Adaptation to Rainfall Variation Considering Climate Change for the Planning and Design of Urban Stormwater Drainage Networks

Author(s): Mamo, T.

Climate change is a reality that planners and designers of drainage infrastructures must consider. The cumulative effects of gradual changes in hydrology due to climatic change are expected to alter the magnitude and frequency of peak flows over the service life of urban stormwater networks. Potential future changes in rainfall intensity are expected to alter the level of service of urban storm water networks, with increased rainfall intensity likely resulting in more frequent flooding of storm and surcharging of culverts.

The expected effects of climate change necessitate a change in the approach used to plan for and design urban stormwater networks. New development should ideally be served by both a minor storm drainage system, such as a traditional storm drainage system, and a major overland storm drainage system designed to convey the excess runoff when the capacity of the minor system is exceeded.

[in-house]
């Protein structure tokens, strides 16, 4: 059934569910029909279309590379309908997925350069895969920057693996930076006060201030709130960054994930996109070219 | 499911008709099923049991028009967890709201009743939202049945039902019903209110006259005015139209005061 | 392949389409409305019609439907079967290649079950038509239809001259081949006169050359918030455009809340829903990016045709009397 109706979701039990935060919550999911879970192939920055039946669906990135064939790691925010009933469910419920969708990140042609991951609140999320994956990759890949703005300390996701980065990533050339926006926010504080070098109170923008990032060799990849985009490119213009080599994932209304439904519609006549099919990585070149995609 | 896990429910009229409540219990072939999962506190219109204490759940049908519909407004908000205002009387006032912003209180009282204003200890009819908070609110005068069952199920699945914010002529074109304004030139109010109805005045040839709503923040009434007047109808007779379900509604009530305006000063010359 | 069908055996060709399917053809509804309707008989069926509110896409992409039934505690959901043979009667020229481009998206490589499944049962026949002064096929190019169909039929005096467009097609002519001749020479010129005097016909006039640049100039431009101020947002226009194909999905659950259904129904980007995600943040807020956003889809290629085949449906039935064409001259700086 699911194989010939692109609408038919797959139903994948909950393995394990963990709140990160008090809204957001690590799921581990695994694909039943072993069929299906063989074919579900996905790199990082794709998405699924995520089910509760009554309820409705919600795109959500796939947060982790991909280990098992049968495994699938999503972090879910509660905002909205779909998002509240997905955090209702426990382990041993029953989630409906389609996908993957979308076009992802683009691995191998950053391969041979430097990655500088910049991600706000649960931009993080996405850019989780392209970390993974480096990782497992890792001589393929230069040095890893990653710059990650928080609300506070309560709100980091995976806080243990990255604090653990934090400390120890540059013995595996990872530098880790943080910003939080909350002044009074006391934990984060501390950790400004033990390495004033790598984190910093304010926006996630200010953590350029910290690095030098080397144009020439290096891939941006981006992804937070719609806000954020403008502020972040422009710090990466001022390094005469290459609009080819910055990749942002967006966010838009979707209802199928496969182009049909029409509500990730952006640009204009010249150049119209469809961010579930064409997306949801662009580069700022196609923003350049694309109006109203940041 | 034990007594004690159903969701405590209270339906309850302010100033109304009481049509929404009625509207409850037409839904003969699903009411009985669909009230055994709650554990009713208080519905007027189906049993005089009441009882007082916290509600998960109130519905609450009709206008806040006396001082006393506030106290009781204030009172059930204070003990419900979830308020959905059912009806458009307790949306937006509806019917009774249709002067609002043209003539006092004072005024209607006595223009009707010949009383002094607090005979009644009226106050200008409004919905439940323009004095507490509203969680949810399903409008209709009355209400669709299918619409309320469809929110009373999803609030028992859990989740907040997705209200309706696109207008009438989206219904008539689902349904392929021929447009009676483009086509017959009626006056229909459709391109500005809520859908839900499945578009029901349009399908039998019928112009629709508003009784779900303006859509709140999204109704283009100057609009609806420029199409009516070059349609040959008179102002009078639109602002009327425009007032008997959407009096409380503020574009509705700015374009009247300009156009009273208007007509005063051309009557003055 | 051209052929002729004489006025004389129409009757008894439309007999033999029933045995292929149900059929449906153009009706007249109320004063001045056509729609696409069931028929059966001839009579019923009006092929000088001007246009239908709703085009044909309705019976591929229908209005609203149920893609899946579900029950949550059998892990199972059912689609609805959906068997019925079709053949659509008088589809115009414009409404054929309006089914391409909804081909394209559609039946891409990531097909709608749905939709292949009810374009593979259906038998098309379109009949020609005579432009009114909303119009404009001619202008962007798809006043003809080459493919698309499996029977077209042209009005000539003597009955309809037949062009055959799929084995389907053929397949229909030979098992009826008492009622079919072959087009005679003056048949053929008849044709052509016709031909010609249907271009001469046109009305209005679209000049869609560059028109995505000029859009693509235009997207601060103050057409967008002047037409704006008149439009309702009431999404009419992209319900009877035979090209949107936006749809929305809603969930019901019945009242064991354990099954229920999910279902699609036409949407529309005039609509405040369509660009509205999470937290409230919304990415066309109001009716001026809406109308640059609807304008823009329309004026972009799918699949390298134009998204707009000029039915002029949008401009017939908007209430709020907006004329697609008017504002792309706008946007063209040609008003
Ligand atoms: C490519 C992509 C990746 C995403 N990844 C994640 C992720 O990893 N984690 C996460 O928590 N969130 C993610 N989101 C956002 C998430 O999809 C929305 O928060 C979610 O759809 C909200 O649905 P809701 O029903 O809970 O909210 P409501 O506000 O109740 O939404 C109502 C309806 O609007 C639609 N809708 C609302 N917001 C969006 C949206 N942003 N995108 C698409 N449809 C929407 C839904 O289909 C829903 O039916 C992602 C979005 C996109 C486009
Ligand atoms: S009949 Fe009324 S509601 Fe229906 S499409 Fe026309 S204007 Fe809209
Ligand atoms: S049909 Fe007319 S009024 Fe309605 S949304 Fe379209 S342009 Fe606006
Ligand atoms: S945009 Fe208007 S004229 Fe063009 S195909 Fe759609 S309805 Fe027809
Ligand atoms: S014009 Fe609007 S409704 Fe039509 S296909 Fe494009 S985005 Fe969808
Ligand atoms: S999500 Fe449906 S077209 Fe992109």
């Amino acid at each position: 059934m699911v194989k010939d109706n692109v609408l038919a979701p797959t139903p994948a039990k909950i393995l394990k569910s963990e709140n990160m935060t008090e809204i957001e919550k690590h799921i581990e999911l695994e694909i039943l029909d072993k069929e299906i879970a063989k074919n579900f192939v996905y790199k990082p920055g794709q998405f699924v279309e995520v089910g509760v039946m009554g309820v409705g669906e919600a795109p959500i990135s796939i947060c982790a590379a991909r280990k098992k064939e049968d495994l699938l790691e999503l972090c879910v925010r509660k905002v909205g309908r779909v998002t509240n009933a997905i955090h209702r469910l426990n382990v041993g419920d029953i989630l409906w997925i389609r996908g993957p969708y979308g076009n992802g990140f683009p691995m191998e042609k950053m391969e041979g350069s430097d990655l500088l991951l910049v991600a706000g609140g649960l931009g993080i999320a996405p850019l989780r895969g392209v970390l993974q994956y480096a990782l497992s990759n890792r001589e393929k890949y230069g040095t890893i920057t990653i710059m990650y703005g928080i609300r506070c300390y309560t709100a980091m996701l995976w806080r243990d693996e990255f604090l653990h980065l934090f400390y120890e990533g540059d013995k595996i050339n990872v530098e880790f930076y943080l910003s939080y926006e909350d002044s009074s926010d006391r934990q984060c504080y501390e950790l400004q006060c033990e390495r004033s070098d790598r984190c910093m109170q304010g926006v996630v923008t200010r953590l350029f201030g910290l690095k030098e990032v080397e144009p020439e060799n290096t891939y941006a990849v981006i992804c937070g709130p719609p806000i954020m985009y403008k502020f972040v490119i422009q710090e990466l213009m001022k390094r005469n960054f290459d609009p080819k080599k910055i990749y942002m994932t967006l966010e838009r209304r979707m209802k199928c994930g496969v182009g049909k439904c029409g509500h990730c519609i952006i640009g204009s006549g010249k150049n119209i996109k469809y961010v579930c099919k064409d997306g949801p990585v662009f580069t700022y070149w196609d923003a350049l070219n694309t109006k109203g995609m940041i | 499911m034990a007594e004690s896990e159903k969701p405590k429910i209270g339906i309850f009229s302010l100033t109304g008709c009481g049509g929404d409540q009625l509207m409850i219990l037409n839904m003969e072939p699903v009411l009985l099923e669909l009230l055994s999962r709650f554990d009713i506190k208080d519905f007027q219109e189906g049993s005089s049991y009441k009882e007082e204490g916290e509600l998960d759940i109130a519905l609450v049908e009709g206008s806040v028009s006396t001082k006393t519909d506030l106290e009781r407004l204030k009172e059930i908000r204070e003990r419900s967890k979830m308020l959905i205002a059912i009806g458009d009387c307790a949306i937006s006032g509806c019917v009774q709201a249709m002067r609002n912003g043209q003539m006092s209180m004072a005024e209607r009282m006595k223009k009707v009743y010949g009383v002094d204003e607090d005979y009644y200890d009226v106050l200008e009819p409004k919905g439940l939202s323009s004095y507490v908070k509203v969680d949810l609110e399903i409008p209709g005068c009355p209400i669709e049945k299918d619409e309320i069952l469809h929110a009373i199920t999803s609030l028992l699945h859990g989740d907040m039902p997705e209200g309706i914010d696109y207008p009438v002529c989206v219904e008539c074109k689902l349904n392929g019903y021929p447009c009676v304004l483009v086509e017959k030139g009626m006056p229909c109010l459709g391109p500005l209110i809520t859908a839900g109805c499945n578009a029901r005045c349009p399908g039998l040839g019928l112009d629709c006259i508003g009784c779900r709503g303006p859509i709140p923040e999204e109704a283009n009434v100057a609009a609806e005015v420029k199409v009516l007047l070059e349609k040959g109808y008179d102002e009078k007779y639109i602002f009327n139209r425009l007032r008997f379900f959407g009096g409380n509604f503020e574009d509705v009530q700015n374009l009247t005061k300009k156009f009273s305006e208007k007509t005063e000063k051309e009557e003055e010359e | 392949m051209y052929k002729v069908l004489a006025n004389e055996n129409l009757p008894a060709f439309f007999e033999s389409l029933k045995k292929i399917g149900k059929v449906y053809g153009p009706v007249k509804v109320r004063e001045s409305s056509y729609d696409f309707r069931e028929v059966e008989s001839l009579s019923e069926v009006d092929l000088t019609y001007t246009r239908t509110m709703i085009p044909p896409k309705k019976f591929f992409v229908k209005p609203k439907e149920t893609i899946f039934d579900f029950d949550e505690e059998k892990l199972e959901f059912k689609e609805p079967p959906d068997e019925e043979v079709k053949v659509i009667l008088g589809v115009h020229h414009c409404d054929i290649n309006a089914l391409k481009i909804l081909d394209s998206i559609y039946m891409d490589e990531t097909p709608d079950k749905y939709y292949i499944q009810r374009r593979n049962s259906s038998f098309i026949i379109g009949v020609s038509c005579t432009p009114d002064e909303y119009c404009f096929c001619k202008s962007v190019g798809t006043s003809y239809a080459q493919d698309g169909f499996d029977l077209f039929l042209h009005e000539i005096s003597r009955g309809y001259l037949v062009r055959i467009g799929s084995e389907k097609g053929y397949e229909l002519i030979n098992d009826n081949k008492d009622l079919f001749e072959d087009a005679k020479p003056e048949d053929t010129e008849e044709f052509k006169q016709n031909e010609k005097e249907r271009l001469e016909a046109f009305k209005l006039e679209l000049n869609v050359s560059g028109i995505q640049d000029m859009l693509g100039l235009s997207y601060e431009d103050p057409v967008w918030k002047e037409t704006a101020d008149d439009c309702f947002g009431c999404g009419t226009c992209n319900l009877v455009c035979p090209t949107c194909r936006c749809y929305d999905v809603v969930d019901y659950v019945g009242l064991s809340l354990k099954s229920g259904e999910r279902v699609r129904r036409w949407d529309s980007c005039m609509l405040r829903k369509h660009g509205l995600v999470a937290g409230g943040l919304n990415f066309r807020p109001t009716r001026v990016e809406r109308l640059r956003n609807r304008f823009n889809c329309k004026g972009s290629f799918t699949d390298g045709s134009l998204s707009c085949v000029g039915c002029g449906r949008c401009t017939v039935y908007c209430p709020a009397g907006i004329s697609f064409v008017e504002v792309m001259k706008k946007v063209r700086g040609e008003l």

The planning and design of new urban stormwater networks should incorporate development features and sustainable urban drainage systems that provide multiple benefits such as a reduction of localized urban flooding and harmful environmental impacts, so the future urban stormwater networks design may be subject to a future rainfall regime that differs from current design standards.

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Technical Sessions

Session I Sedimentation
Session II Weather/Climate
Session III Coastal Resources
Session IV Surface Water Management
Session V Wetlands
Session VI Education
Session VII Management/Planning
Session VIII Wetlands
Session IX Delta Groundwater
Session X Nutrients
Session XI Delta Water Resources
Session XII Ports

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